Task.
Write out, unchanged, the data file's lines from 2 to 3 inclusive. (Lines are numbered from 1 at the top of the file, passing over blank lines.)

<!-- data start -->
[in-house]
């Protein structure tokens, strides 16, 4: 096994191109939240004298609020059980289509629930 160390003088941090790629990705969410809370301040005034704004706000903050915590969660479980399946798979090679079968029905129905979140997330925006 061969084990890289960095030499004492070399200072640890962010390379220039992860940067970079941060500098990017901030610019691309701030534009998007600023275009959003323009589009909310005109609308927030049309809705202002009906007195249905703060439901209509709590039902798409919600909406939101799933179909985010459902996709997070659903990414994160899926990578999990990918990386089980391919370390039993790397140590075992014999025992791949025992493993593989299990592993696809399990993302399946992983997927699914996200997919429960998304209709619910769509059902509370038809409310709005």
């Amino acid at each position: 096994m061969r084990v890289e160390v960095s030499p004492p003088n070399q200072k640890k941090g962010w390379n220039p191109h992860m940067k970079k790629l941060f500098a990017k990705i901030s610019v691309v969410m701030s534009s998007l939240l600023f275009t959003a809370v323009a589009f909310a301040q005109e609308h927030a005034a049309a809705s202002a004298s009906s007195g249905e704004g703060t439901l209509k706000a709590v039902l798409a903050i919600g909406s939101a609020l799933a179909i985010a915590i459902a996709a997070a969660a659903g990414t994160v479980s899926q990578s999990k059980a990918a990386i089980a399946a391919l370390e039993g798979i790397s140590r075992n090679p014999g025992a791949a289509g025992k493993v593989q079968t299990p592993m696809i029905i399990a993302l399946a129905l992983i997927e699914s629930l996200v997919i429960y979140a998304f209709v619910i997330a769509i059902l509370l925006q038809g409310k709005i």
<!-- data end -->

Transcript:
């Protein structure tokens, strides 16, 4: 096994191109939240004298609020059980289509629930 160390003088941090790629990705969410809370301040005034704004706000903050915590969660479980399946798979090679079968029905129905979140997330925006 061969084990890289960095030499004492070399200072640890962010390379220039992860940067970079941060500098990017901030610019691309701030534009998007600023275009959003323009589009909310005109609308927030049309809705202002009906007195249905703060439901209509709590039902798409919600909406939101799933179909985010459902996709997070659903990414994160899926990578999990990918990386089980391919370390039993790397140590075992014999025992791949025992493993593989299990592993696809399990993302399946992983997927699914996200997919429960998304209709619910769509059902509370038809409310709005």
């Amino acid at each position: 096994m061969r084990v890289e160390v960095s030499p004492p003088n070399q200072k640890k941090g962010w390379n220039p191109h992860m940067k970079k790629l941060f500098a990017k990705i901030s610019v691309v969410m701030s534009s998007l939240l600023f275009t959003a809370v323009a589009f909310a301040q005109e609308h927030a005034a049309a809705s202002a004298s009906s007195g249905e704004g703060t439901l209509k706000a709590v039902l798409a903050i919600g909406s939101a609020l799933a179909i985010a915590i459902a996709a997070a969660a659903g990414t994160v479980s899926q990578s999990k059980a990918a990386i089980a399946a391919l370390e039993g798979i790397s140590r075992n090679p014999g025992a791949a289509g025992k493993v593989q079968t299990p592993m696809i029905i399990a993302l399946a129905l992983i997927e699914s629930l996200v997919i429960y979140a998304f209709v619910i997330a769509i059902l509370l925006q038809g409310k709005i």